|Scientific Name:||Ptilinopus tannensis|
|Species Authority:||(Latham, 1790)|
|Taxonomic Source(s):||del Hoyo, J., Collar, N.J., Christie, D.A., Elliott, A. and Fishpool, L.D.C. 2014. HBW and BirdLife International Illustrated Checklist of the Birds of the World. Volume 1: Non-passerines. Lynx Edicions BirdLife International, Barcelona, Spain and Cambridge, UK.|
|Red List Category & Criteria:||Least Concern ver 3.1|
|Reviewer(s):||Butchart, S. & Symes, A.|
|Contributor(s):||Dutson, G. & Barré, N.|
|Facilitator/Compiler(s):||Mahood, S., Dutson, G., O'Brien, A., Symes, A.|
This species is quite tolerant of habitat degradation, and although it may be undergoing slow declines to due a loss of suitable large trees it remains very common at all habitats and altitudes across its range, including urban areas. It does not appear to approach the thresholds for classification as Threatened and has consequently been downlisted to Least Concern.
|Previously published Red List assessments:|
|Range Description:||Ptilinopus tannensis is endemic to Vanuatu where it occurs on most islands. In Loru Protected Area on Espirito Santo, its population density was estimated to be 14 birds per km2 (Bowen 1997), and it was recently found to be very common in all habitats and at all altitudinal levels (Barré et al. 2006), but it may be less common elsewhere, especially in the southern islands (G. Dutson pers. obs. 1998).|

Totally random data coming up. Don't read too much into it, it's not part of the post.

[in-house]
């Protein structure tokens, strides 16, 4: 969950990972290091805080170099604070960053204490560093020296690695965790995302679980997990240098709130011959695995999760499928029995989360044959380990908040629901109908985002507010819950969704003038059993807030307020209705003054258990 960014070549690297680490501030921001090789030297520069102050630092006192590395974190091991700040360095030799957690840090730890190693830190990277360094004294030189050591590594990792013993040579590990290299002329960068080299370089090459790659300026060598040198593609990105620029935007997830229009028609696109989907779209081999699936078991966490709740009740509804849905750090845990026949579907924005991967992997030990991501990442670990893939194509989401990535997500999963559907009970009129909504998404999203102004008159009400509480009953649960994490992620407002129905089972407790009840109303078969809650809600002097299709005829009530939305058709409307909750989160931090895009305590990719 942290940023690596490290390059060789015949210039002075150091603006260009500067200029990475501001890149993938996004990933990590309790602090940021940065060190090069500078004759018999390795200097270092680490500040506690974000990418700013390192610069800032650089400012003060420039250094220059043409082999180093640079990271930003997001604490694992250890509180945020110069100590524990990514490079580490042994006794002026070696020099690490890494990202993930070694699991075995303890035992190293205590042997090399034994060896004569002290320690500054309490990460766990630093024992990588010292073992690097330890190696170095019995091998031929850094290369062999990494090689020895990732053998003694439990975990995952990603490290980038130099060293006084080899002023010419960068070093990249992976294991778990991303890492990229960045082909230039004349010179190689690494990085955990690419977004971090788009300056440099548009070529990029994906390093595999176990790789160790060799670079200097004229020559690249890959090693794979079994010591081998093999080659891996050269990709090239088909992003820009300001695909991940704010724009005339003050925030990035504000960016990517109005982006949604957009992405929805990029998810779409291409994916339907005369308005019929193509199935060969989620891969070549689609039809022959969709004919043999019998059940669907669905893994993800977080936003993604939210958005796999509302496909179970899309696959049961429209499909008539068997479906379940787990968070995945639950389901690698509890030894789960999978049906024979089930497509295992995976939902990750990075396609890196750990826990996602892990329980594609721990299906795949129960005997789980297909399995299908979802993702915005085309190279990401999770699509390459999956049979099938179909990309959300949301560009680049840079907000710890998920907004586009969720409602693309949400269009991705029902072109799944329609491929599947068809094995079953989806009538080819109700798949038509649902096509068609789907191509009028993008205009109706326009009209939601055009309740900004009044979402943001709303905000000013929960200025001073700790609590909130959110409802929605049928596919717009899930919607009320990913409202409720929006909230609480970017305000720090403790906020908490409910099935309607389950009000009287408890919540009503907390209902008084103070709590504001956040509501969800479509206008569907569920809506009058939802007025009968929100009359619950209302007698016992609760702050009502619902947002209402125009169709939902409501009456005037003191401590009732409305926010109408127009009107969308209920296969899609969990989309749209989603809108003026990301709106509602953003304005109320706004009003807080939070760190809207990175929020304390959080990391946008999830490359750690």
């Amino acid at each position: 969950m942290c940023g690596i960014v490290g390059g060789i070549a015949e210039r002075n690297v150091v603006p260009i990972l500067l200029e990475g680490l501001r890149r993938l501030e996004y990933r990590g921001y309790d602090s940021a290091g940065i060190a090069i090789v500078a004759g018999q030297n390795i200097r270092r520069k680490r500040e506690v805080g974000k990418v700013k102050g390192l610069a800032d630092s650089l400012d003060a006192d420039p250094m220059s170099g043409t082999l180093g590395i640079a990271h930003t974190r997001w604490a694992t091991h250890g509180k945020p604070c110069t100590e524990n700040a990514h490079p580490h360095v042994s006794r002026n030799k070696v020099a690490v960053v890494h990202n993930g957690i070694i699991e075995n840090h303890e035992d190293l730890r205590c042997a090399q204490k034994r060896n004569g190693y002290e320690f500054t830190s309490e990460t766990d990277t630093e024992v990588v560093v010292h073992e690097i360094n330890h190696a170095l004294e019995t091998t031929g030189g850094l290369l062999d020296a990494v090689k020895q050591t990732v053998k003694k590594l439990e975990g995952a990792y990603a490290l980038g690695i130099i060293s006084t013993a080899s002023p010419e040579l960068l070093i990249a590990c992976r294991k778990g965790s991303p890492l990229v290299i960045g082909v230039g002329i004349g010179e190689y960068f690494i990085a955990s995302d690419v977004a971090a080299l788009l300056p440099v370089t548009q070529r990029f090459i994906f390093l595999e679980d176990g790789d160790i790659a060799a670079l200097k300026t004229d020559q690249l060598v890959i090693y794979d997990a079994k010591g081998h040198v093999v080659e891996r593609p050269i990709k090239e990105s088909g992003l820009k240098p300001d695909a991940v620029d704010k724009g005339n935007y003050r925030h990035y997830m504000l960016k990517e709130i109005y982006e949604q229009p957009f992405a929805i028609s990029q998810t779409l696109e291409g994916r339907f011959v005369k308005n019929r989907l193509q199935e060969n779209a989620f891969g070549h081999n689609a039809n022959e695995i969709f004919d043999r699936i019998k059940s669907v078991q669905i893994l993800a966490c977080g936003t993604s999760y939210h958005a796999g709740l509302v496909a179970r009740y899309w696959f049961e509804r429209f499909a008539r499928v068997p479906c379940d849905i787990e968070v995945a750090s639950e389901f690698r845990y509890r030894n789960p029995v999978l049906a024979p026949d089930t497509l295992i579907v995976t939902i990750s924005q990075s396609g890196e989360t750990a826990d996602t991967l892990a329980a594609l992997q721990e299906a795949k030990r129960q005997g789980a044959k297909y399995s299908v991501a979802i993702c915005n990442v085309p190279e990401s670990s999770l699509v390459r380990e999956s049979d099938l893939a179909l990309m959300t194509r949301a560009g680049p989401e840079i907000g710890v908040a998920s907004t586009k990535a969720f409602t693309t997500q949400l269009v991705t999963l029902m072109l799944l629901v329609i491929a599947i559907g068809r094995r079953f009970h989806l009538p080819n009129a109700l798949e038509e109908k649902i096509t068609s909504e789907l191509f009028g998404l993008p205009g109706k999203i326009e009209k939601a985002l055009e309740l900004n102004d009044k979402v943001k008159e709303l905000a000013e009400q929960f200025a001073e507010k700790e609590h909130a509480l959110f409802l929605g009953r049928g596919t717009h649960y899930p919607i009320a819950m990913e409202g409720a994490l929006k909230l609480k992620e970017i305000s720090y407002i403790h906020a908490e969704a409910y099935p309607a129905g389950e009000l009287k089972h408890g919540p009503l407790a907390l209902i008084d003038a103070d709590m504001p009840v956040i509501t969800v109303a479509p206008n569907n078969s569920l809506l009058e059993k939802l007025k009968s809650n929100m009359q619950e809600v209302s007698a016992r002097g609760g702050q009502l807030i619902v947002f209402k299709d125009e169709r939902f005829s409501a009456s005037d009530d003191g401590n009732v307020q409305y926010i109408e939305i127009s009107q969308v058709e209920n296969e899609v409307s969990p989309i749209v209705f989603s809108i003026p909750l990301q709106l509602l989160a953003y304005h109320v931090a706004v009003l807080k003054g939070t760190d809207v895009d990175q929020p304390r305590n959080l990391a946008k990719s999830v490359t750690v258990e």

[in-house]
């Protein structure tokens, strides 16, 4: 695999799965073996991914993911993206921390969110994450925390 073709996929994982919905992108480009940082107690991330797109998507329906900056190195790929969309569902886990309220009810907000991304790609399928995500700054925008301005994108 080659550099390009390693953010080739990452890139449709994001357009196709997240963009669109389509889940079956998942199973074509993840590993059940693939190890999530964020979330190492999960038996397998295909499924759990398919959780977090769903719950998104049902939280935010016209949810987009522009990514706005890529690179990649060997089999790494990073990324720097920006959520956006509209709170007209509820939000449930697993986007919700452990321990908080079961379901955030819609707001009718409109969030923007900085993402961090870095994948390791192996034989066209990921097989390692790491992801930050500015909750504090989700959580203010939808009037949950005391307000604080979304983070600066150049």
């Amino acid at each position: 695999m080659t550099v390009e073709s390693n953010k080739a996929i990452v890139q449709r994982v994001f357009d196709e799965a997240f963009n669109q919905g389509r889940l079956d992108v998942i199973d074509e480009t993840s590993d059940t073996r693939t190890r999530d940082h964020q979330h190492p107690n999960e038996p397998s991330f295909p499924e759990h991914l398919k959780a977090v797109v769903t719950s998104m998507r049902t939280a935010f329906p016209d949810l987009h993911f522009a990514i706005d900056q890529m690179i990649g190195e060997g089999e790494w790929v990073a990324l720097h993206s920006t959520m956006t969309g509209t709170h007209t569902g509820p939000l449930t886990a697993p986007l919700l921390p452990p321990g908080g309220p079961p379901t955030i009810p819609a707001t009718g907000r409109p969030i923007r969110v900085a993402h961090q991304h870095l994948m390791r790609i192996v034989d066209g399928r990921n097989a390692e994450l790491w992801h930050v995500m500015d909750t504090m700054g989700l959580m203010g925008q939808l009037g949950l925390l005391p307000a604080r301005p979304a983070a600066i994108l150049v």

|Range Map:||Click here to open the map viewer and explore range.|
|Population:||The global population size has not been quantified, but the species is described as fairly common on most islands in its range, although rare on Aneityum, and recent observations on Santo found it to be very common in all habitats and at all altitudinal levels.|
Trend Justification: Although it apparently remains common in all habitats on Santo, it is suspected to be slowly declining owing to habitat loss and degradation reducing the number of large trees.
|Current Population Trend:||Decreasing|
|Habitat and Ecology:||It inhabits old-growth rainforest, and also degraded habitats with large fruiting trees, including open woodland, parkland, plantations and gardens. It is most common in the lowlands and hills, but is also present in mountains to at least 1500 m (G. Dutson in litt.2008).|
|Continuing decline in area, extent and/or quality of habitat:||Unknown|
|Generation Length (years):||3.2|
|Major Threat(s):||All lowland forests in Vanuatu are threatened by commercial logging and the species is therefore suspected to be slowly declining owing to a loss of large fruiting trees (G. Dutson in litt.2008). It has been suggested that overhunting is a threat but there is currently no evidence to support this (G. Dutson in litt.2008).|
Conservation Actions Underway
None is known.
Conservation Actions Proposed
Effectively protect lowland rainforest. Conduct social surveys to determine the extent of hunting, and consider measures to reduce hunting pressure.
|Citation:||BirdLife International. 2016. Ptilinopus tannensis. The IUCN Red List of Threatened Species 2016: e.T22691386A93310810.Downloaded on 27 June 2017.|
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